Structured Transactions – Definition | Structuring
Structured transactions (also known as structuring) are the process whereby a person or entity conducts banking transactions to avoid reporting requirements.
Structuring or structured transactions are frequently done by money launderers to avoid the Bank Secrecy Act mandate that requires banks to report any single daily transaction that is over $10,000 through a currency transaction report (CTR).
Federal law also requires financial institutions to report multiple transactions that aggregate to over $10,000 in a single day for the same person.
There are many legitimate reasons why an individual or a business might structure one or more transactions.
Image Source: Structured Transactions
However, if the individual conducts structuring in order to avoid being reported to the government, then he or she is committing a crime.
The below scenarios are examples of structuring:
1. Doe recently received $16,000 in cash from selling his used truck. Doe is aware that depositing the $16,000 in cash would require his financial institution to file a CTR to the Financial Crimes Enforcement Network (FinCEN).
Doe chooses instead to deposit $8,000 in cash early during the day with his bank and then comes back in the afternoon to deposit the other $8,000, in hopes of evading CTR reporting requirements.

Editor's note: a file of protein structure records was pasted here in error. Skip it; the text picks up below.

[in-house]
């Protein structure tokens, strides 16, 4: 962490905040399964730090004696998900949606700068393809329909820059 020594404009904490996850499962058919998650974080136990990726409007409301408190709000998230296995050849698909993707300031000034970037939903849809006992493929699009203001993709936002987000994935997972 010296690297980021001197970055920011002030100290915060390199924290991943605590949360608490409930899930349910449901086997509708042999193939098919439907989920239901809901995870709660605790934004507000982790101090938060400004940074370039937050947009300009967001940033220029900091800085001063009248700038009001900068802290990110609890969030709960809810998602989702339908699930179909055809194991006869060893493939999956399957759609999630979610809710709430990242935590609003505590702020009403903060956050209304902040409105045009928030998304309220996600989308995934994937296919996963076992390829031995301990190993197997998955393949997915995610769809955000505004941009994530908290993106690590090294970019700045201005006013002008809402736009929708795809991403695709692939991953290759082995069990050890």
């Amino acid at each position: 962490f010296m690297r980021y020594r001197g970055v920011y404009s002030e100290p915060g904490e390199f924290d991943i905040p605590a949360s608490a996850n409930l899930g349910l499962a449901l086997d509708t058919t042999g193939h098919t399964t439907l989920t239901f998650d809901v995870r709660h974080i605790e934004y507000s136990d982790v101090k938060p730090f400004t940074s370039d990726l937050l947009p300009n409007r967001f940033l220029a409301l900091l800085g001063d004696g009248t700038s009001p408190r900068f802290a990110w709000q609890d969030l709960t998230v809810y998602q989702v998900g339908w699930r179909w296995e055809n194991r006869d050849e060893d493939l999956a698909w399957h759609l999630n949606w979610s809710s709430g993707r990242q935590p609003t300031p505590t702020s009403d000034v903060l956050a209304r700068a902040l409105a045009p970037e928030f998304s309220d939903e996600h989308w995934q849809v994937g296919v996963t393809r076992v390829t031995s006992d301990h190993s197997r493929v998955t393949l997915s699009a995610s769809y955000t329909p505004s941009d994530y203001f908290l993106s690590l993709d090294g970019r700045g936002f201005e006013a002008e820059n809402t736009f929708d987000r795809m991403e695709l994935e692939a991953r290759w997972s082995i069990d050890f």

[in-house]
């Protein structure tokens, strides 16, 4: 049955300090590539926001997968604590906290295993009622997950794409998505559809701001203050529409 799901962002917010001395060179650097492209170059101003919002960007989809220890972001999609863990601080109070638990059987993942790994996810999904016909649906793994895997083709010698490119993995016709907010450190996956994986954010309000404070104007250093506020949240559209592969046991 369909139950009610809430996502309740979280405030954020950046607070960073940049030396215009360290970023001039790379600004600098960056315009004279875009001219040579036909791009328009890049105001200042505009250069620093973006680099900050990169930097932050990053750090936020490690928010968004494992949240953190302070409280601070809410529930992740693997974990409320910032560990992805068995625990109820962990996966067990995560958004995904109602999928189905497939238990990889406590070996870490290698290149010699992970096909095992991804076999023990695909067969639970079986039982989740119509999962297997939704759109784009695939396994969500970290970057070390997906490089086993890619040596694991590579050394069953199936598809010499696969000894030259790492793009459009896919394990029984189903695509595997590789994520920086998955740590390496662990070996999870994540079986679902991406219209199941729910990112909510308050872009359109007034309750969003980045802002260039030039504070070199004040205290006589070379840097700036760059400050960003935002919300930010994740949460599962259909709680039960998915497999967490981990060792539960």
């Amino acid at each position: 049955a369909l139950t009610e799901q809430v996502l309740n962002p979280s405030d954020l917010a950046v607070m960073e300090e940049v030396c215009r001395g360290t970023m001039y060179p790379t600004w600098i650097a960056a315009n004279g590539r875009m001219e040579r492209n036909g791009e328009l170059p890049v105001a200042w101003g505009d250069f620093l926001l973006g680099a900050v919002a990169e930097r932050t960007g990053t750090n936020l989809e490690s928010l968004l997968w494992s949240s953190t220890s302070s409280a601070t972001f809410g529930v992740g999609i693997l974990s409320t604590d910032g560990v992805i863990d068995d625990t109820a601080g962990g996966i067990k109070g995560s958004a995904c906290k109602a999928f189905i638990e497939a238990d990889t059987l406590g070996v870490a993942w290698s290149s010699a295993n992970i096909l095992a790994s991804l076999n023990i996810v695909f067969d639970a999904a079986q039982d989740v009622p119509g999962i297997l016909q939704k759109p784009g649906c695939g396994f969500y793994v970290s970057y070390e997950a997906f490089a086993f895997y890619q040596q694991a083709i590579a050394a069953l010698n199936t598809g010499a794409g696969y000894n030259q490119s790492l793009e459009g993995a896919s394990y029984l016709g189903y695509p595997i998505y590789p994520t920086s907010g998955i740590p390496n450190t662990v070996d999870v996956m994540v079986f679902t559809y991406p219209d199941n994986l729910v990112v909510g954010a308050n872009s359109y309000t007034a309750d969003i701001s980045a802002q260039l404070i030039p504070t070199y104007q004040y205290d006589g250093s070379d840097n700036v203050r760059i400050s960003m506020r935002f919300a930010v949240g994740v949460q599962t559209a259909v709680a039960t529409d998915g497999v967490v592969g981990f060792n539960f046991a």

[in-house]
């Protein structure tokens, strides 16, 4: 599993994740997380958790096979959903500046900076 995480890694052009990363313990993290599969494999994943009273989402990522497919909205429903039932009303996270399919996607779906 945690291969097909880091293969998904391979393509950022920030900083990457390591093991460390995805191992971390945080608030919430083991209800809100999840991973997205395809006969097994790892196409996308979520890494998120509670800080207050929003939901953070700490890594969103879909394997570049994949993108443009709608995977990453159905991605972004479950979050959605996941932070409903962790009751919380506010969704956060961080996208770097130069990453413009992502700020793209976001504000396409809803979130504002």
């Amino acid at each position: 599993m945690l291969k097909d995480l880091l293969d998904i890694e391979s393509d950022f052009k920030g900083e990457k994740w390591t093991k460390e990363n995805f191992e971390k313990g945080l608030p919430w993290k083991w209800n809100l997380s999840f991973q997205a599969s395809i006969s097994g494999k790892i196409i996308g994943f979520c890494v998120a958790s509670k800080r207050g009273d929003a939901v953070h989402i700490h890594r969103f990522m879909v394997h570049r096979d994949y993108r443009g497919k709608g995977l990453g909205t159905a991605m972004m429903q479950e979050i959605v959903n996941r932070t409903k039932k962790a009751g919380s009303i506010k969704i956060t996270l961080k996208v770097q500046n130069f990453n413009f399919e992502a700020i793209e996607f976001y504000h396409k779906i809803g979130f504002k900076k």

With the above scenario, Doe is said to be structuring his deposits, which is a federal crime if caught.
2. Jane needs $16,000 in cash for her business. She makes an $8,000 withdrawal from her bank on Tuesday, then goes back the next day to withdraw the remaining $8,000. Jane structured the transactions in an attempt to evade CTR reporting.
In this particular scenario, Jane is said to be engaged in transaction structuring, which is a federal crime if caught.
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Structuring transactions to avoid bank reporting is punishable for up to five years imprisonment and up to $250,000 in fines.
However, if the structuring offense involves more than $100,000 within a twelve month period or the structured transactions are performed while violating another U.S. law, then the maximum penalty is doubled.
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